- MPAA Rating:
- 130 mins
- Eva Green, Michael Keaton, Colin Farrell
- Tim Burton
- Katterli Frauenfelder, Derek Frey, Ehren Kruger, Justin Springer
Content at a Glance
mention of someone running off with someone; an uncomfortable kiss on the side of the face; talk of a character pretending to be another character’s girlfriend; a couple almost kisses; a woman affectionately kisses an elephant; a man and woman kiss.
h-1; “to h— with it”; “h— of a show”; a man almost says s; a character says “good god”; “gosh”; “what the heck”; “goddess”; “son of a gun”; name-calling; “shut up”; multiple times, the word “freaks” may be said in a mean way.
threatening and mean talk to elephant; a man hits another man, and there is some blood on the other man’s face and from his nose; an elephant throws a man; a man is crushed by a beam, and his body is seen, but not overly graphic; a main character was a soldier, and lost his right arm; talk of influenza, and how it killed people; talk about killing an elephant, and also implying to make it into boots (also implying that the boots which we see a character wear are made from elephant); people pushed and pulled into water; a character is kicked; a character is thrown; a character is pushed; a man dragged by horse; a man grabs another man; a gun shoots balloons; danger.
bottles of alcohol; drinking “booze”; mention of alcohol; a flask is seen.
formfitting and somewhat revealing outfits/costumes; performer tights, skirts that are short; some cleavage; swimsuit; a man in a bath
talk about sad and heavy things, such as characters’ dead mom; negative talk; kids disobey, and do things without parents; talking about how a father leaving was positive; talk of how a girl “runs away to go to school”; some danger, such as heights and falling; lying; talk of a dead character knowing that a character is somewhere, and is presented as positive; mention of gods taking animal form; a character who’s a performer, perhaps as part of her acting, looks to water and says, “return me to the vast abyss”; talk of breaking rules; mannequins have traditional gender clothing swapped; some jokes, including about war; some stunts which may be dangerous to attempt, such as juggling knives; a prosthetic arm which some may find unsettling; animal dung is seen and stepped in; creepy and scary things and noises, including a place called “nightmare island” (including scary names and words) at a theme park; a jump-scare, and maybe more; fire; clowns with padded posteriors; a skull; “bewitching”; panic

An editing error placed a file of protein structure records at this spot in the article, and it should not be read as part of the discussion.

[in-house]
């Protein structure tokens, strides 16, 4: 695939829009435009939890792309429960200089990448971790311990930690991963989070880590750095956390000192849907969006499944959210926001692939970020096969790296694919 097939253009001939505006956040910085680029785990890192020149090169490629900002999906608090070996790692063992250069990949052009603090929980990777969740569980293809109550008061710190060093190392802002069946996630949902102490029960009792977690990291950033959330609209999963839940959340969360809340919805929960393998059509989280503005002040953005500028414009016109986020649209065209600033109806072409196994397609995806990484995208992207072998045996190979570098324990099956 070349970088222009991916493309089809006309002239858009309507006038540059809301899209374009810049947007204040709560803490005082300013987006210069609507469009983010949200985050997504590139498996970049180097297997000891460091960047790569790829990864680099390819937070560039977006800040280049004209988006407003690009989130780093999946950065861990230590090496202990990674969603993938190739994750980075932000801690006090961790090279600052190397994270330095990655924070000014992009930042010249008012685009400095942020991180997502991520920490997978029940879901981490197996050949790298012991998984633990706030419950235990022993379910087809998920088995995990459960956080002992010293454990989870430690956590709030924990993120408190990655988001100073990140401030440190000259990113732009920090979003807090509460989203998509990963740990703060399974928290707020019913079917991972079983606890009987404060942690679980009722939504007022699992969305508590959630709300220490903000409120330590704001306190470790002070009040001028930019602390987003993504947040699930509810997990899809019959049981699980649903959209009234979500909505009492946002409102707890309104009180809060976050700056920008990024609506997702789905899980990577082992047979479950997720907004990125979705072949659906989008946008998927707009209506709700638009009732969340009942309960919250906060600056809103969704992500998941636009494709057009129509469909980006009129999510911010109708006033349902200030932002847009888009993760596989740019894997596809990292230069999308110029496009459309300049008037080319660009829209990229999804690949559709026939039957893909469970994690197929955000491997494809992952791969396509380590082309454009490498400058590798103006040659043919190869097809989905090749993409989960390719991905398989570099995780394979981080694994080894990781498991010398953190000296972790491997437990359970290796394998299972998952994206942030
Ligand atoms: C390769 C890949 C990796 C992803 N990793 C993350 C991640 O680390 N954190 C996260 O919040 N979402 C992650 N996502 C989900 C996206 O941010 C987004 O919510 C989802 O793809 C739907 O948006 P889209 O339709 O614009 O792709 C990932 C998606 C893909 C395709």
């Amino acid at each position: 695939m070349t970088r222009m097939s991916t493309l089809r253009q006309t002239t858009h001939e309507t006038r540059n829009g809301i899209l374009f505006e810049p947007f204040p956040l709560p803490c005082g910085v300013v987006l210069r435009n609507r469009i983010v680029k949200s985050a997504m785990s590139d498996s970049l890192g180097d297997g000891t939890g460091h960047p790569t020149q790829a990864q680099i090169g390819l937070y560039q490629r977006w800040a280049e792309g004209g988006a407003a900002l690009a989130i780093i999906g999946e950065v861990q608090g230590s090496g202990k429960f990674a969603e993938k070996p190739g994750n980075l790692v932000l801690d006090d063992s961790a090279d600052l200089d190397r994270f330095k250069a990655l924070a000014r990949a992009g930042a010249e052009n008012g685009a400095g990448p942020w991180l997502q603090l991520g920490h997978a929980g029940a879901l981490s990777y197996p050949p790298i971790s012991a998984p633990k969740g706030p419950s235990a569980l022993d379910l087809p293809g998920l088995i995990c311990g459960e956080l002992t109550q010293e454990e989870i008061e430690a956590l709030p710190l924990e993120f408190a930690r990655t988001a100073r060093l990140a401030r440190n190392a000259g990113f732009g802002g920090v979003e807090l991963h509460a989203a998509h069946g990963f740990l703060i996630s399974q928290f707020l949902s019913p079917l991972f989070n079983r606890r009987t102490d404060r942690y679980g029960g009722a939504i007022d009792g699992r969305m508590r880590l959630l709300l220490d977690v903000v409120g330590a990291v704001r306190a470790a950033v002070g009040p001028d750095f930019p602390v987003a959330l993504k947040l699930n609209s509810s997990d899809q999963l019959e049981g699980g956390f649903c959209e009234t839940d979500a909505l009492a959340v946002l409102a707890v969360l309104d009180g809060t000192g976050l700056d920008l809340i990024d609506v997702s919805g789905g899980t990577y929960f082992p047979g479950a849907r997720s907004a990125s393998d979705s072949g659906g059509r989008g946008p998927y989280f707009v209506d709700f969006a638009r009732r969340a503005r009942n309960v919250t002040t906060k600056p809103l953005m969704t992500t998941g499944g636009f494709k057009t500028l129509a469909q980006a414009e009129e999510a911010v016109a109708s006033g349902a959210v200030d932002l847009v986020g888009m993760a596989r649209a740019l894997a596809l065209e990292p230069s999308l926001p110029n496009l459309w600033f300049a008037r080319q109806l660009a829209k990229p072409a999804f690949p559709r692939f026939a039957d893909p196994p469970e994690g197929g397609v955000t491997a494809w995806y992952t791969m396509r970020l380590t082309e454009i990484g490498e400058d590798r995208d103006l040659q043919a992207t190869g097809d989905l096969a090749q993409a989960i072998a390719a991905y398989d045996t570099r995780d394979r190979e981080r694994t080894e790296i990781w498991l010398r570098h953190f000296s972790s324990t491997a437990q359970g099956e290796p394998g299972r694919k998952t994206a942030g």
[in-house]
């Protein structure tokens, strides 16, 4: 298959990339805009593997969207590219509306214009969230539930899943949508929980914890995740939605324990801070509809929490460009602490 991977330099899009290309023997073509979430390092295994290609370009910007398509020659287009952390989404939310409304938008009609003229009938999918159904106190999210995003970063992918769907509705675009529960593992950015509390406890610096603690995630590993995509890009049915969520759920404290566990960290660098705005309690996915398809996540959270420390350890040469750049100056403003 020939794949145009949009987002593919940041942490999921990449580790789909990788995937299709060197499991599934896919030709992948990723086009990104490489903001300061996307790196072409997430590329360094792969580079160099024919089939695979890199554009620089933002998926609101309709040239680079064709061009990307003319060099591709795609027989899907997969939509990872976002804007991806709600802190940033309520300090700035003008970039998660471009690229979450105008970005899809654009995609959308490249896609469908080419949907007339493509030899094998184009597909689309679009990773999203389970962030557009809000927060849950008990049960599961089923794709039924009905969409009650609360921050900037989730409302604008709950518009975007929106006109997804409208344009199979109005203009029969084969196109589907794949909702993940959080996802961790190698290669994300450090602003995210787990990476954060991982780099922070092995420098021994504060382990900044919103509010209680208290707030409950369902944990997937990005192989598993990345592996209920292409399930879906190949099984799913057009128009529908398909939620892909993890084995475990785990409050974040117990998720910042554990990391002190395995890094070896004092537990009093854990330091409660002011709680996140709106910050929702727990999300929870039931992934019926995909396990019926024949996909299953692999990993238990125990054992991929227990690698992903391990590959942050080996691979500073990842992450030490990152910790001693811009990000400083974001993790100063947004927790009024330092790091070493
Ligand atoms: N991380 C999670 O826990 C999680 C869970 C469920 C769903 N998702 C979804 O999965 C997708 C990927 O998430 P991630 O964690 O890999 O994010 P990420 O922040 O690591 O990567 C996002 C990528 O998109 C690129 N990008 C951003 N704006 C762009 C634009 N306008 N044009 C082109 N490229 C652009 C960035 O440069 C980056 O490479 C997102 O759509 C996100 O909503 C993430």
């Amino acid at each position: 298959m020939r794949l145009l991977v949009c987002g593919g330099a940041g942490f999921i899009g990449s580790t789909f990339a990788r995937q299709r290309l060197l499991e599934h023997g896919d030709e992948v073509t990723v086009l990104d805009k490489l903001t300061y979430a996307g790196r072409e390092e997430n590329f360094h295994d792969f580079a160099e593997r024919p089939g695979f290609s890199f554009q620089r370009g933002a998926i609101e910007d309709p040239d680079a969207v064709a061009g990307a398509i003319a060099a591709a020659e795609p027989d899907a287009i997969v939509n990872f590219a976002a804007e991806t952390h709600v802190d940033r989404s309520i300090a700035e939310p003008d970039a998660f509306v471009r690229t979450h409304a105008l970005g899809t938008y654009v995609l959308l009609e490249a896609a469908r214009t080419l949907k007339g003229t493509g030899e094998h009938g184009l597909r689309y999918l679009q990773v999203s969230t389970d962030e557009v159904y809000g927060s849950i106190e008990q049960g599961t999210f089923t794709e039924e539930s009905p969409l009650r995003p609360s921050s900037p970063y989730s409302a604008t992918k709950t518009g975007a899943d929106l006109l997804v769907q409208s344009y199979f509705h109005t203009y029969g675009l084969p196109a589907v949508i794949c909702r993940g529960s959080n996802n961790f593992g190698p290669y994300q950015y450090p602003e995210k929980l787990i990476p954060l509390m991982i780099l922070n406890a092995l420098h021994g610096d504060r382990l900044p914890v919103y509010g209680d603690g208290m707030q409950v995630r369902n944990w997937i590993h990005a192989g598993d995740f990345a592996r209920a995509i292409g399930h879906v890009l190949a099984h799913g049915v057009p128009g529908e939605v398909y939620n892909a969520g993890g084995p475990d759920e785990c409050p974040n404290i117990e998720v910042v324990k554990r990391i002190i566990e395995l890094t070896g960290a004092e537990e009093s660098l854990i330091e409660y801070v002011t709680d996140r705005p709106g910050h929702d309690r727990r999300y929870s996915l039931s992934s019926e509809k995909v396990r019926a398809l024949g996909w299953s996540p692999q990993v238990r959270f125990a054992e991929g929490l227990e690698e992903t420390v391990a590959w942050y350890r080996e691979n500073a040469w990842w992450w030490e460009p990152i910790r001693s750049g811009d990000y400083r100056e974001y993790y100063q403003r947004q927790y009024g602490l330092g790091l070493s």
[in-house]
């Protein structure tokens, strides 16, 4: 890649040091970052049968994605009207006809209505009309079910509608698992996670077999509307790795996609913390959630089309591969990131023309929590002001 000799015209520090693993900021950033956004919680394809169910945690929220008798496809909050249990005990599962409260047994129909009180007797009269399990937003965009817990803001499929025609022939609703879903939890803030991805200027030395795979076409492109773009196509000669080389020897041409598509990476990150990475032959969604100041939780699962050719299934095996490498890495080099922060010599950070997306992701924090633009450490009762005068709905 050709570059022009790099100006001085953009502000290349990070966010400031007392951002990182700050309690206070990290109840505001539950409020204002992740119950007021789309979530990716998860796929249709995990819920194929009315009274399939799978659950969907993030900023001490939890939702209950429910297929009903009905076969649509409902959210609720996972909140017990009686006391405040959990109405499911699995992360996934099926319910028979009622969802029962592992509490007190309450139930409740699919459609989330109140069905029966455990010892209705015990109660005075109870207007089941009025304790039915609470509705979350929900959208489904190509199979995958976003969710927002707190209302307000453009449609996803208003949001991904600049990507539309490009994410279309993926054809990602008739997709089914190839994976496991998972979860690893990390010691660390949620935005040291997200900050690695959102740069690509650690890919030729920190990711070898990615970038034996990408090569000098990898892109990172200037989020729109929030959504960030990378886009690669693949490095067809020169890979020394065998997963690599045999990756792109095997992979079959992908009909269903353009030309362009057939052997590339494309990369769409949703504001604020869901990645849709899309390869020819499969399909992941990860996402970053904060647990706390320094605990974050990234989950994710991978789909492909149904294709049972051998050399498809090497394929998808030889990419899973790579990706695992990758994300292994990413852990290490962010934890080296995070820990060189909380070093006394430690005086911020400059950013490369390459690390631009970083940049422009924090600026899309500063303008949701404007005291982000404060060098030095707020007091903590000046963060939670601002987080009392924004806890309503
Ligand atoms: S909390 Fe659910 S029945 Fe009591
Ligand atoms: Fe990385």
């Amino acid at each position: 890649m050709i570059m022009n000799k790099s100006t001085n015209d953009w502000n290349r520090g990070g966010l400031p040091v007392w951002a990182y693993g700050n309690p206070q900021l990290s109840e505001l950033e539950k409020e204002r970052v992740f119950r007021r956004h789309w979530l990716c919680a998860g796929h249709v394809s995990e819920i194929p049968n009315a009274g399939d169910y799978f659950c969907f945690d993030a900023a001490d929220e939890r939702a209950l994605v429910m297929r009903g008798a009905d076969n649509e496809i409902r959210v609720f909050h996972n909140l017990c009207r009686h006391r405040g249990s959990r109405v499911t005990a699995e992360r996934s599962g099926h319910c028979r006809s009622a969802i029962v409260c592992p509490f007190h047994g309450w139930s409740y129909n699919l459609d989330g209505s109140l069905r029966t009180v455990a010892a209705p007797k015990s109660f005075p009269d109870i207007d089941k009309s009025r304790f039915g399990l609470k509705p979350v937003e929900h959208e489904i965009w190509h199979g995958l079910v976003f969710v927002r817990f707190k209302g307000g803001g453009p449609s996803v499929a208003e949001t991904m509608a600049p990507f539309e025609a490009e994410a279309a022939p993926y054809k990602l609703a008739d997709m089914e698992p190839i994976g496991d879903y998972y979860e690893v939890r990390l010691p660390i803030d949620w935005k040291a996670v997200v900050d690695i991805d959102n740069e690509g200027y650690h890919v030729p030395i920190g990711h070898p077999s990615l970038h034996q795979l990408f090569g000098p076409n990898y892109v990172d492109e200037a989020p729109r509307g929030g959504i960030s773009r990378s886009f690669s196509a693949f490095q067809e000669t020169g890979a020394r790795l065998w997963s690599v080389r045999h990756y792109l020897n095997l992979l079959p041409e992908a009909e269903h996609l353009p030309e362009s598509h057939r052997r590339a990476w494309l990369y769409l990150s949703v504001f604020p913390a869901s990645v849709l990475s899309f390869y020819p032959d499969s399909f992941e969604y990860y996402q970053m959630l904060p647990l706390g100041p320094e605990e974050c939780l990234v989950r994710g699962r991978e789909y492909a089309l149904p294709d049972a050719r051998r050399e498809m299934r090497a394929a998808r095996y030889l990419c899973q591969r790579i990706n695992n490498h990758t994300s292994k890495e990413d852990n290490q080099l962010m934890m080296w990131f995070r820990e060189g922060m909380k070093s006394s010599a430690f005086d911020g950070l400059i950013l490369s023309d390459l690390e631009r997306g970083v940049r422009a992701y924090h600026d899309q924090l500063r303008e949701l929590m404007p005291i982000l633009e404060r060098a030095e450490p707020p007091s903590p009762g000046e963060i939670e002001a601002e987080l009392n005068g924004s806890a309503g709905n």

The Dove Take:
This live-action trip to the big top has got some beauty, banality, and some rough content.
A young elephant, whose oversized ears enable him to fly, helps save a struggling circus. But when the circus plans a new venture, Dumbo and his friends discover dark secrets beneath its shiny veneer.
Tim Burton’s Dumbo jumps from animation to live action, yet loses its emotion on takeoff. Visually, the film’s production is great, but the vacuum of emotion and interest renders the experience more benign than bold. A cotton candy-colored sunset, bubbles floating and flexing into pachyderm proportions, even a trapeze act on a chandelier that could be from Gatsby’s mansion—while worth praising for direction, production, and performance, these effects can only carry everything so far. It’s uncompellingly slower, heavier, and darker than the 1941 film; like a beautiful hot-air balloon with too many needless sandbags.
Dumbo may have appealing aspects, but it’s rather banal—and not simply by comparing it to the older Dumbo. They’re their own films. While this Dumbo emphasizes drama (with more language and dark vibe), the drama is so straightforward it could seem cliché, though seemingly aimed at a more grown-up audience. The heavier and darker elements are unnecessarily abrasive rather than mature. There are some great, and potentially memorable, sequences of circus extravagance, and the story at its core is timeless. But major attention is on less effective or engaging things.
The character and story of Dumbo are wonderful. The question is if this film has our elephant friend flying as high as he could.
There is some content, including a character saying “to H— with it”. Dumbo is Dove-Approved Ages 12+.
For Ages 12 And Over© The Dove Foundation – All Rights Reserved.